Contact Associate Director for Lay Leadership Development - Laura Witkowski
The Social Principles of The UMC are a prayerful and thoughtful effort of the General Conference to speak to the issues in the contemporary world from a sound biblical and theological foundation.
The Ministry of the Laity
As baptized Christians, we are all called to carry out the Great Commission found in Matthew 28:18-20 – to make disciples of Jesus Christ for the transformation of the world. Laity have been instrumental in the growth of The United Methodist Church since its beginning, and were called to lead congregations between visits of the circuit-riding clergy. Today, that tradition continues in successful congregations, where the partnership of the clergy and laity leads to vibrant missions and ministries.
Each month, this page will have a highlighted resource.
Laity called to...
The Board of Laity considered this call of the laity. Click here to check out their responses!
What is a Disciple? What does a Disciple look like? What does it mean to be a Disciple?
The Board of Laity considered these questions. Click here to check out their responses!
Conference Lay Leader
District Lay Leaders
Central Bay: Denny Wissinger
East Winds: Bonnie Potter & Cynthia Rossman
Greater Detroit: Ruby Anderson & Ken Dowell
Greater Southwest: Wynne Hurlbut
Heritage: John Seppanen
Mid-Michigan: Dawn Levey
Northern Skies: Rick Gregg
Northern Waters: Beth Pelkey
LEADING MEETINGS RESOURCES
Have you ever led a church meeting? Maybe you have never led any meetings. It can be intimidating. And are your meeting agendas simply a list of tasks that need to get done? When leading meetings, it's important to combine tasks and faith. Each committee or task force or working group can become a faith community where the Holy One's presence is known. Whether you are the chairperson of the church leadership team or a task force or committee, hopefully, these tips and resources will help!
What Every Leader Needs to Know About Leading Meetings, by Betsey Heavner
This booklet from Discipleship Ministries and the Upper Room offers helpful tips. These 10 tips are adapted from that resource found HERE.
- Consider what result the committee is looking for. Ask questions. Gather information about the task. Understand the expectations. Read the job description. While you're gathering this information you are already building relationships and networking with others. *Working on a task alone will lead to frustration and even conflict.
- Think prayerfully about those you are leading in ministry. This team is the place where God will work among the people of your congregation and in the world. They will all bring different skills and experiences to the task.
- Name the ground rules or group covenant at the first gathering and revisit it frequently.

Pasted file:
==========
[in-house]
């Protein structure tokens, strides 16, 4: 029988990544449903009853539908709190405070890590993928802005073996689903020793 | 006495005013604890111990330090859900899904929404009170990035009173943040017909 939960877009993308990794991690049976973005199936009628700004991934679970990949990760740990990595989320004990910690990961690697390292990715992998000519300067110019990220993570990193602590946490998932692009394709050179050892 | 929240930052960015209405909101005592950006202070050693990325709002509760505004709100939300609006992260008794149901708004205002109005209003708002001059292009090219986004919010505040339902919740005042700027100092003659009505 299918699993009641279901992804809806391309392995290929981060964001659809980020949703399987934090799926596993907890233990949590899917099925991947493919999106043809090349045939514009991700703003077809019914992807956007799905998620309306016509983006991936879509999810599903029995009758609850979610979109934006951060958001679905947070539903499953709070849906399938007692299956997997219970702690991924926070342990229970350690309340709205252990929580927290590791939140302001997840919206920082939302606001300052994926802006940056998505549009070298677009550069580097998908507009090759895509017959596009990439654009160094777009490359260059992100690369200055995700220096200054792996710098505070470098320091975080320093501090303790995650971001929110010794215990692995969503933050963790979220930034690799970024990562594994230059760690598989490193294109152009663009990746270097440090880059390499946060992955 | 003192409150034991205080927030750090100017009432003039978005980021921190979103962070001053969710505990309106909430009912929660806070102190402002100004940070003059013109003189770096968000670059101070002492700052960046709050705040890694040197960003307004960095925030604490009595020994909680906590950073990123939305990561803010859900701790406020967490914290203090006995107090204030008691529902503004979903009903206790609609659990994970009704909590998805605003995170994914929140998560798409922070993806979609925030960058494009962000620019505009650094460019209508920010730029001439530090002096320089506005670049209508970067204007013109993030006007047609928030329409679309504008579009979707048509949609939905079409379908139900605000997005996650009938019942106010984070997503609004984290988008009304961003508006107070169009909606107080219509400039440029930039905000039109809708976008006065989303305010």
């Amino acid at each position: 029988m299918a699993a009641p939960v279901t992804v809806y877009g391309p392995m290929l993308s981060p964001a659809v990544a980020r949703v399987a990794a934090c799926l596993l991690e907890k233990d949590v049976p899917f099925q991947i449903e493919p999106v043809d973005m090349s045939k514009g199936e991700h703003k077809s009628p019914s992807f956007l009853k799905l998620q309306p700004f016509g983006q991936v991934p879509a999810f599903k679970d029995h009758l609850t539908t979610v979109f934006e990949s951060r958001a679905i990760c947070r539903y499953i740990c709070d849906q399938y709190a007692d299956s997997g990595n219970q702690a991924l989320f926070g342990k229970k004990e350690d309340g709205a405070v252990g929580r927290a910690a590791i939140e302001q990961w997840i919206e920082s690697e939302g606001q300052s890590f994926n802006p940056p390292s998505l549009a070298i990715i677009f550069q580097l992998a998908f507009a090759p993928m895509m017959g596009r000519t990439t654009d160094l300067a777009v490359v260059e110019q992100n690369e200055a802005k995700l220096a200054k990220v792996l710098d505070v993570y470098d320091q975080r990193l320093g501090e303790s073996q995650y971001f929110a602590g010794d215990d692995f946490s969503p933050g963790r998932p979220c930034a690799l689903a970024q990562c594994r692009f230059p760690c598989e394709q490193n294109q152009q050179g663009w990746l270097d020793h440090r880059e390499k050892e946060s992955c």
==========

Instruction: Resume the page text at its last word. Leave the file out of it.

- Do not schedule a meeting unless there is a clear reason to have one.
- Start and end on time.
- Encourage participation from everyone.
- Share the agenda ahead of time. Possible ongoing meeting agenda:
- Gathering - A ritual that welcomes the presence of the Holy Spirit, faith sharing, devotion, prayer
- Listening - Hearing reports on the progress of current projects, proposals for action, focus on ministry items, Reflect: How does our work support the mission, vision and values of the church?
- Commitment/Decision on Actions - Based on reports, make decisions for action, be clear on assignments for implementation
- Sending Forth - Recap decisions/actions, decide on next meeting date, close with prayer
- Be prepared for conflict. Change is difficult, but conflict doesn’t have to be. Conflict is normal and is a sign of life. Have a plan for when conflict arises.
- Have some fun!
- As you prepare, take a moment to ask God for courage and wisdom as you take on the challenge of combining the business of the church with the spiritual development of the group members.
"Spiritual leadership expresses the hope that God's transforming love will infuse individual lives, small groups, congregations and the world." - Betsey Heavner
Tips for Hybrid Meetings
So many meetings these days are in a hybrid form. Some participants are in a room together physically and some are on a video conferencing platform. Have you thought about being sure everyone is included in conversations and relationship building regardless of which mode members are attending? Here are a few tips for effective hybrid meetings.
1. Test the technology in advance of the meeting, for both online and in-room participants.
2. Share presentations or documents in advance and have one person share their screen so online participants can see the information. If the meeting is only for information sharing, consider not meeting if a discussion is not appropriate or share information in advance and save the meeting for discussion.
3. Make sure you include the call-in number along with instructions for connection to allow those having trouble with computer audio to call into the meeting.
4. Assign a facilitator to encourage engagement with online participants, checking to see that they can be heard and watching for questions in chat or hands raised.
5. Acknowledge all participants and set expectations at the start of the meeting for engagement. Let those connecting online speak first.
6. Consider how online participants will engage in each activity or exercise. Consider what tools or technology can increase their interaction with those who are in-room participants.
7. Remember that a hybrid meeting is the most inclusive form of meeting. It allows people to connect from wherever they are, in whatever fashion that they can.
Local Church Leadership
Do you have a role in your local church leadership? The UMC's Discipleship Ministries offers descriptions of nearly all the jobs and volunteer roles in The United Methodist Church. Find them HERE.
ResourceUMC has lots of great leadership resources and tools. If you are looking for something in particular, start HERE.